On marriage and the name game

One of the questions Cheryl and I worked through soon after our marriage was the issue of changing her name. We talked and prayed it through for a couple of days during our honeymoon, before she eventually decided to adopt my family name and become a “Chong”. Thankfully In New Zealand it’s pretty convenient to adopt a new surname, and you don’t need to make an official deed poll change to do so – so once we returned and changed it on Facebook it become official!

Some of you might think it odd that it would need that much discussion, but for Cheryl it’s definitely a major decision – after all, she would be changing a name she’s had for over 20 years! And it’s not just us who wrangle with this life decision.

As a Christian I’d like to throw it out there – is there a Biblical mandate for wives to change their surnames today? I raise this question as a few of my friends consider the same issue in the coming months and years when they similarly tie the knot.

I mean, I understand the concept of changing names as a practical way of demonstrating the joining into the family, or as acknowledging your husband’s headship (Eph 5:20-33). And it’s interesting to note that prior to the Fall (Genesis 1:26-3), Adam and Eve were referred to as man and woman (in Hebrew, ‘ish and ‘isha) – so in one sense the wife shared the same syllable (if not a name).

But on the other hand, this whole concept of surnames was non-existent during the New Testament period (adjectives were used instead, e.g. John the Baptist, Jesus of Nazareth), and we’re in a different culture today. For example, a recent article highlighted even husbands taking on their wives surnames, for reasons such as keeping the family name going, not liking their paternal family name, and others. And in my opinion, Brooke Fraser sounds nicer than Brooke Ligertwood.

Anyways, back to us. I can’t speak on Cheryl’s behalf on the details of her thought process, but I did offer her the option of keeping her maiden name, mostly to preserve her family heritage (the surname Ning is a pretty uncommon one, and I don’t think there are any male cousins that could carry through that name).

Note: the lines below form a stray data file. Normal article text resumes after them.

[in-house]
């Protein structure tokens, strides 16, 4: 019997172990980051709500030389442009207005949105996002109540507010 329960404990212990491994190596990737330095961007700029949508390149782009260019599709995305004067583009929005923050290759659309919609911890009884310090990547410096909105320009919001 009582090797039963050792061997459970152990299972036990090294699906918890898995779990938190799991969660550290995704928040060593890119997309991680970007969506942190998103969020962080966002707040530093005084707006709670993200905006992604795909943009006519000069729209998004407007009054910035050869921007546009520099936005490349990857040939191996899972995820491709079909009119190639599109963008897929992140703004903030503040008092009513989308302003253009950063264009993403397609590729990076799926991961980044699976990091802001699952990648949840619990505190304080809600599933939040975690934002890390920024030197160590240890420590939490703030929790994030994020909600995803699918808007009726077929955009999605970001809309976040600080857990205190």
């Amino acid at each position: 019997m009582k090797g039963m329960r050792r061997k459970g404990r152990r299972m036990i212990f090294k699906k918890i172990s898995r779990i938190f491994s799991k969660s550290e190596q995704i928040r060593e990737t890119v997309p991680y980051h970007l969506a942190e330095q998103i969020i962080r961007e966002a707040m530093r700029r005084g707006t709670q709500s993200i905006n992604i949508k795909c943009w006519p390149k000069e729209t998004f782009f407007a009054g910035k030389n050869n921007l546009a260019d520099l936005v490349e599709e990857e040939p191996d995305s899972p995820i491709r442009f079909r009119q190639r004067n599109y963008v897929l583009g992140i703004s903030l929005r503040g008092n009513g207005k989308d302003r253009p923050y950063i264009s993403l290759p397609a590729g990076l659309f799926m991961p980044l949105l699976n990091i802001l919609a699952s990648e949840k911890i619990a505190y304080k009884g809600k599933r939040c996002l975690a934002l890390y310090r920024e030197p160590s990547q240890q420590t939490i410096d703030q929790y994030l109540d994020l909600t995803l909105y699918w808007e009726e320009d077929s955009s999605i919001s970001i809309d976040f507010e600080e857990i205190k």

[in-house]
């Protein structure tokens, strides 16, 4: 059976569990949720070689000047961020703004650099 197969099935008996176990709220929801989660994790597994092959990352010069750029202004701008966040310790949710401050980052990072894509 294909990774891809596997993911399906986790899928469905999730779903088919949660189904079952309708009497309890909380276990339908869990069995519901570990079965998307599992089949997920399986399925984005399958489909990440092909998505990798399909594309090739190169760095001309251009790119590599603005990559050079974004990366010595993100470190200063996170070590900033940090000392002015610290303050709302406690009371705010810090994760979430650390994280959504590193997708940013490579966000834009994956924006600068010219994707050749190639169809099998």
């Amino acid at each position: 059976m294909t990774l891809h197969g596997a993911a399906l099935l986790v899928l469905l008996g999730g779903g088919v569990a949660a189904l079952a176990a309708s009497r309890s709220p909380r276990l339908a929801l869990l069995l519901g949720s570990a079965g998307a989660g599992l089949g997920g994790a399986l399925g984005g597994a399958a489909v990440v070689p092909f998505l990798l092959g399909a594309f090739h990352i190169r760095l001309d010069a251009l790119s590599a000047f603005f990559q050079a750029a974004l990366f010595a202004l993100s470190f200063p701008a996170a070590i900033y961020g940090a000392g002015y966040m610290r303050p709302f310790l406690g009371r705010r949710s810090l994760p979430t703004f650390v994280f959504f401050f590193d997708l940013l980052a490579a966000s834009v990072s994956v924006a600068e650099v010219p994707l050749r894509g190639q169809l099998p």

(P.s. Unfortunately, someone already took www.facebook.com/cheryl.chong – so she is still on her maiden name there!!)

But what do you think about the name game? I’d like to hear your thoughts.

————
– William

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14 thoughts on “On marriage and the name game

  1. Marie Ataera Moore

    Hey William – thats some really interesting insight!!! I guess for me it was a give in – I gues it was just an accepted norm that I would accept Victors surname….And I love that myself and my children carry that name. I guess for me it is ease otherwise your kids can end of a little confused it you have to hyphen the name and then what if they marry and want to hyphen that name!!! hahaha….But just from my end, its a joy for me to carry my husbands name….I will say something interesting – victor has toyed with the idea that he would like to change his name to his Tongan surname of "Tupou" – reason being that "Moore" is his fathers name and his father left them when they were young and his mum (until she died) raised them and he wanted to honour his mother and carry that name. Obviously doing this before we got married would have been easier!!!! hehehe

  2. Sarah Scanlan

    Hmmm very interesting read indeed and i have never really put much thought into it until now, i guess i always thought it was the norm here in NZ, however my reasons are i dont beleive its a sin NOT to take your husbands name, it all depends on the attitude towards the husband and marriage. When i married my husband i became "one" with him, as a helper and him as the head hense why i took his name to be "one" BUT yes im gonna look more into this, im interested in the history now haha There goes my monday morning. THanks William ๐Ÿ˜€